A devoted chocolate lover will always be sure to tell you about the health benefits of their favorite sweet treat. “It’s full of antioxidants, it’s good for your heart and it prevents cognitive decline,” one will say while shoveling down a box of chocolate truffles. Like lovers of red wine, chocolate addicts have a myriad of scientific studies to back up their claims, the collection of research into cacao suspiciously disproportionate to less delicious foods.
Chocolate lovers are right, in a way. At the heart of every bar of chocolate there indeed lies an ingredient with many proven health benefits. The problem is, the cacao bean is usually so overwhelmed by the milk, sugar and other ingredients that are added to chocolate that it has little room left to do its good work in your body. Knowing this, many people wisely opt for dark chocolate because it has more cacao beans and less milk and sugar.
Chicaoji takes cacao bean purity a step further by using the raw cacao and nothing else. The cacao ‘nibs’ in Chicaoji are cacao beans that have been broken into smaller pieces. These nibs taste somewhat bitter on their own, but when they are blended with sweet agave nectar, they impart a flavor that chocolate lovers will recognize well. Using raw cacao beans in Chicaoji allows us to share some of the nutrient dense compounds in cacao that have fueled chocolate’s good reputation.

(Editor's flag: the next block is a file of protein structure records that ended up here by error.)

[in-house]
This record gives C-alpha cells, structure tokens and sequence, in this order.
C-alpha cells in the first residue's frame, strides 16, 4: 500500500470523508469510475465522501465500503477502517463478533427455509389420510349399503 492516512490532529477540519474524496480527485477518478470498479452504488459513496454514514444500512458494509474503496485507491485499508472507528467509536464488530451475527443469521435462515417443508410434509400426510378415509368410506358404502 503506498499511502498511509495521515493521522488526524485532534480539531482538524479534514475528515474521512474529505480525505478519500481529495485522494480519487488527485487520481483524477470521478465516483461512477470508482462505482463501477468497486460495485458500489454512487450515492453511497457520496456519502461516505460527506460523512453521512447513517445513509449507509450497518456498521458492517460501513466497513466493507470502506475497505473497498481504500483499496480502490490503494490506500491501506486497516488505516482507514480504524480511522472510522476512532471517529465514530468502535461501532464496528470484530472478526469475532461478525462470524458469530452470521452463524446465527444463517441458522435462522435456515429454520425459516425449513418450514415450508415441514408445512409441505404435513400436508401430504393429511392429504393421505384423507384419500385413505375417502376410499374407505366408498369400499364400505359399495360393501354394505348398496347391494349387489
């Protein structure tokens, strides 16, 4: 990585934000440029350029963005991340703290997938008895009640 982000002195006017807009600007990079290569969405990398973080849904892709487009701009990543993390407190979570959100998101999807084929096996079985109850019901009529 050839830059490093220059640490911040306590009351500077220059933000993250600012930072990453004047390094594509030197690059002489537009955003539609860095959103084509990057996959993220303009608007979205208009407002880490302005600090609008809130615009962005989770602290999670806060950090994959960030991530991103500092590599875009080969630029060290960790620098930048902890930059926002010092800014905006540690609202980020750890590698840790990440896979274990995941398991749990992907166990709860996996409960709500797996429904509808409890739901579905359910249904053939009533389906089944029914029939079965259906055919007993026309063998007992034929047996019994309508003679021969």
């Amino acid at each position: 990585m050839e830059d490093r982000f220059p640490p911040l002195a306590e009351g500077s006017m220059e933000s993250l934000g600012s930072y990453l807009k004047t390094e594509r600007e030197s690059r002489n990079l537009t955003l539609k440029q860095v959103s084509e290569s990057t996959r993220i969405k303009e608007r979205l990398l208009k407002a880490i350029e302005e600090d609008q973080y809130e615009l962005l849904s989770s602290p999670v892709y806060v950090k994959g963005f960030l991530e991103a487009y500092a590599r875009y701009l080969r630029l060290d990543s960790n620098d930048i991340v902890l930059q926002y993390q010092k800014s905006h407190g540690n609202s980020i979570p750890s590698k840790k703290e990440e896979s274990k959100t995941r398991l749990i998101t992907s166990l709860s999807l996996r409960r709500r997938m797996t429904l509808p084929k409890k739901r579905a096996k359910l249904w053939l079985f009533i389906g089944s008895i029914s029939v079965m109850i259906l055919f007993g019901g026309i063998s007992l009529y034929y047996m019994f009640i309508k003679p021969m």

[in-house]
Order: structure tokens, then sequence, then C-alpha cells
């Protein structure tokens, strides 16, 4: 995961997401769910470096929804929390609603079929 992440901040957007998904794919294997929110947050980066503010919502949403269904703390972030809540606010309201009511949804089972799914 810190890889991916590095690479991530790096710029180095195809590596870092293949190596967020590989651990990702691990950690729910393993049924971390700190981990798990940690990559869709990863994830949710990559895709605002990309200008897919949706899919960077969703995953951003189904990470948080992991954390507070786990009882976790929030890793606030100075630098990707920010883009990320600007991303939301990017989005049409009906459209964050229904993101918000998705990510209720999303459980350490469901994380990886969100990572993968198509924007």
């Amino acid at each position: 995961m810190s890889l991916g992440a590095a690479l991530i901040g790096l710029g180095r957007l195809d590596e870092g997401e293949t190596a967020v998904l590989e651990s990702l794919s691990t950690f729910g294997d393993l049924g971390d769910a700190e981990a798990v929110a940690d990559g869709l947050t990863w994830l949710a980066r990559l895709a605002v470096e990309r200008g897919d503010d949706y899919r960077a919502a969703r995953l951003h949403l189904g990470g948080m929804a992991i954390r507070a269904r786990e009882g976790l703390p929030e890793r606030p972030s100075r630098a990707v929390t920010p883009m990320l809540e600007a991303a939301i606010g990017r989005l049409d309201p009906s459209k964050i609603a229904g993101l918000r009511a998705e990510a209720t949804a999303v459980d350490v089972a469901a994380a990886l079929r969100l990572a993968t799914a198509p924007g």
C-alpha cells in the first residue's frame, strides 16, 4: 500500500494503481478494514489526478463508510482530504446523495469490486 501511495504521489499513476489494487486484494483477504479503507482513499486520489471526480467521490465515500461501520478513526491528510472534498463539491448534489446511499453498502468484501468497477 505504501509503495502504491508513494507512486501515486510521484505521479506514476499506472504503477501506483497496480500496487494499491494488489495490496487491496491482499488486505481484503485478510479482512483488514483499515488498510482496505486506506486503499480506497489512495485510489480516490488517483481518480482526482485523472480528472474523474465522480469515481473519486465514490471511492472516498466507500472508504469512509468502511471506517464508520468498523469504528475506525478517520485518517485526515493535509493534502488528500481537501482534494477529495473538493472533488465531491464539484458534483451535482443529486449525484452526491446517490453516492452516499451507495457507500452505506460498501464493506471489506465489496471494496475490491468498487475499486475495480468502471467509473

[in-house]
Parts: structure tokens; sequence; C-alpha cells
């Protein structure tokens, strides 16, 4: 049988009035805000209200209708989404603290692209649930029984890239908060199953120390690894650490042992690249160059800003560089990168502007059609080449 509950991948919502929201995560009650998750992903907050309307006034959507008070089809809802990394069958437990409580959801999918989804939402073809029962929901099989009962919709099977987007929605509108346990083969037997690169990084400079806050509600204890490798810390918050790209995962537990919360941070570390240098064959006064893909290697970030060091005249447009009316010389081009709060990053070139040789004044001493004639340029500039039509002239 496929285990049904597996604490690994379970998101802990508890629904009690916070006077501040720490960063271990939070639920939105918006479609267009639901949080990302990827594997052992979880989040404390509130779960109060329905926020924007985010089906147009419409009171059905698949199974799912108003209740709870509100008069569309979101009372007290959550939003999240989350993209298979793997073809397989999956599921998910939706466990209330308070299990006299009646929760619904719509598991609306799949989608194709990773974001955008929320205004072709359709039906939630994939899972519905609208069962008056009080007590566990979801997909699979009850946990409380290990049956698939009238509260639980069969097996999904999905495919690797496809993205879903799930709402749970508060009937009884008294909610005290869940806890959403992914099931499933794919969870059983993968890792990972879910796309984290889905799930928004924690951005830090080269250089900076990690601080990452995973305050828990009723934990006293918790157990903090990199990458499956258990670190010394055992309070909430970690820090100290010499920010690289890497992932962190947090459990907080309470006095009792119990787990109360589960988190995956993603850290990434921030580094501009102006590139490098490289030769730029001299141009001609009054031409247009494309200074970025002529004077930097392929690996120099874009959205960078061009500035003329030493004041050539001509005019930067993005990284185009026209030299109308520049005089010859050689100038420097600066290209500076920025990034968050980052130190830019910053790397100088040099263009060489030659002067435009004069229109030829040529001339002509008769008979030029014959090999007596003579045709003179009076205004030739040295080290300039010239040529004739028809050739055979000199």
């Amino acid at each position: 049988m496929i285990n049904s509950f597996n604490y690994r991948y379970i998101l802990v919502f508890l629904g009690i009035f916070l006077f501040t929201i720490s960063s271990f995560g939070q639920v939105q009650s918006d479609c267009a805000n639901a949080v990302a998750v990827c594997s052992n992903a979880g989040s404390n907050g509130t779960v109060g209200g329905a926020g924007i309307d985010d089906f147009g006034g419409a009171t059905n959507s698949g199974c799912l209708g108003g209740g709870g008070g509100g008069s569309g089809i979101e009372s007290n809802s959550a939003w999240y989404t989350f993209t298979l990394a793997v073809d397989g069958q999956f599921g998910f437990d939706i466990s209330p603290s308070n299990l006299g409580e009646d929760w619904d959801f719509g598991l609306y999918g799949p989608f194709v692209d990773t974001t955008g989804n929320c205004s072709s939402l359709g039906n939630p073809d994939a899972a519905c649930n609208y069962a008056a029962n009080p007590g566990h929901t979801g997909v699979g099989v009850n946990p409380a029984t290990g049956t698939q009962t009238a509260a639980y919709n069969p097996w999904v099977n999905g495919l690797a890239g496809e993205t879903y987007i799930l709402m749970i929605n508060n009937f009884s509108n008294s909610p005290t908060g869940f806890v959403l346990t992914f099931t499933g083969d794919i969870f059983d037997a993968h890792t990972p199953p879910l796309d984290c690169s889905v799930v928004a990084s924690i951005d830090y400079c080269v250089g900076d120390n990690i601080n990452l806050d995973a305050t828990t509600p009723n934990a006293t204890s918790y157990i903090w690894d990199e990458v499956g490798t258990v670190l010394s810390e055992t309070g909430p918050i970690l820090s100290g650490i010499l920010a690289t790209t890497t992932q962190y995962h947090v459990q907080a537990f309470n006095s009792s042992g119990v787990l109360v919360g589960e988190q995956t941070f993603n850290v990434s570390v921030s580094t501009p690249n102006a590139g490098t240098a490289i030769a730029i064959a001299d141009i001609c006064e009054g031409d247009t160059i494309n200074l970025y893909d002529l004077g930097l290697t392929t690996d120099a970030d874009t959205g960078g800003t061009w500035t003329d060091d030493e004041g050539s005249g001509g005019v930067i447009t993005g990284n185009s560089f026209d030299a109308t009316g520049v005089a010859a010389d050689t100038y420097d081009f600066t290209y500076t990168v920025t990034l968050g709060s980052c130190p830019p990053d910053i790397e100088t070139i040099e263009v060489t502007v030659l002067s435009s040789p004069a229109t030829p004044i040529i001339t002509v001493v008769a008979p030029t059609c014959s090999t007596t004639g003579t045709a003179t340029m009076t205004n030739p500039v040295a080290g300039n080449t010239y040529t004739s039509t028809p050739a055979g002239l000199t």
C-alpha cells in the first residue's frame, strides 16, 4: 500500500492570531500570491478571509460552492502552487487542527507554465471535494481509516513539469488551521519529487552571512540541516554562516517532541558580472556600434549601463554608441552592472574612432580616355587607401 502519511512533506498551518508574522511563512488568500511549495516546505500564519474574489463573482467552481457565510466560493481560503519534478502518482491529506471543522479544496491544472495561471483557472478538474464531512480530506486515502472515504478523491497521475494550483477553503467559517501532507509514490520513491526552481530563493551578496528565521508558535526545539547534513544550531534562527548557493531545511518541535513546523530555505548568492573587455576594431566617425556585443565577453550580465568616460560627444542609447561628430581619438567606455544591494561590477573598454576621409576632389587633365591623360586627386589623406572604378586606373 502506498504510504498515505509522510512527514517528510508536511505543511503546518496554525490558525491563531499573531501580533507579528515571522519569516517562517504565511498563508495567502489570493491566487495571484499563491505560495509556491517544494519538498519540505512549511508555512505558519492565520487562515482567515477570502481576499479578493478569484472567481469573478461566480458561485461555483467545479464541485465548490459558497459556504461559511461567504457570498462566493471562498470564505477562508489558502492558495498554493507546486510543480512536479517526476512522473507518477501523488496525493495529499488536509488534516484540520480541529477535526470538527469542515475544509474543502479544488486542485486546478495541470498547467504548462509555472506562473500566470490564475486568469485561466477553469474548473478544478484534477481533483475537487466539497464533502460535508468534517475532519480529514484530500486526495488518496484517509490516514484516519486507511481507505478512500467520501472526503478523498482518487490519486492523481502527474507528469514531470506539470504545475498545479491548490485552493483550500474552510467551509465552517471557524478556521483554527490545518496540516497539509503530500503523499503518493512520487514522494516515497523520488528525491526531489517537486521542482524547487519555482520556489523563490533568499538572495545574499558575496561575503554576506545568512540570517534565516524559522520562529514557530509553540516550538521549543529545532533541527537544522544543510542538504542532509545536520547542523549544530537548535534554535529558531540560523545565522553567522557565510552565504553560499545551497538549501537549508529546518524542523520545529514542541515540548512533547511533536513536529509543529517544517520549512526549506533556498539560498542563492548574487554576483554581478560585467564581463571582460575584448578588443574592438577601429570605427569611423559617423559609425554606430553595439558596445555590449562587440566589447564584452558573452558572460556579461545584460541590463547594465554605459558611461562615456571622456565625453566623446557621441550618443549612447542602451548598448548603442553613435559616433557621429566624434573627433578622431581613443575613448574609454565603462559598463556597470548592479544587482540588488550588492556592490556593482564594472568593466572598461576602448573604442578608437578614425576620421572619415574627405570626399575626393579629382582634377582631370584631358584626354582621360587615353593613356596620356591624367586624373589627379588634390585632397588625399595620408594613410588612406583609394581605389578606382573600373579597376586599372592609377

Here are a few of the reasons we use raw cacao:
- Cacao beans are widely considered to be the best source of antioxidants, easily overtaking antioxidant-rich foods like green tea and blueberries.
- A bitter-tasting compound in cacao beans called epicatechin has so many health benefits that some researchers say it should be considered a vitamin. Epicatechin is usually removed from processed cacao because of its intense flavor.
- The polyphenols and magnesium found in cacao are both good for heart health.
- Cacao is a natural anti-depressant, promoting a positive mood with safe doses of dopamine, serotonin, tryptophan and phenylethylamine.
I want to thank Alia O’Connell for helping me compose this blog article. I very much enjoy her style of writing. She does a great job of ordering my jumbled thoughts and ideas. I made only a couple of edits for emphasis. Alia is available to help you with your needs for well-composed English.
Alia O’Connell ~ firstname.lastname@example.org
Photo credits go to Pacari. I used images from their website for this post.
If you know that food is medicine, then you understand Chicaoji.
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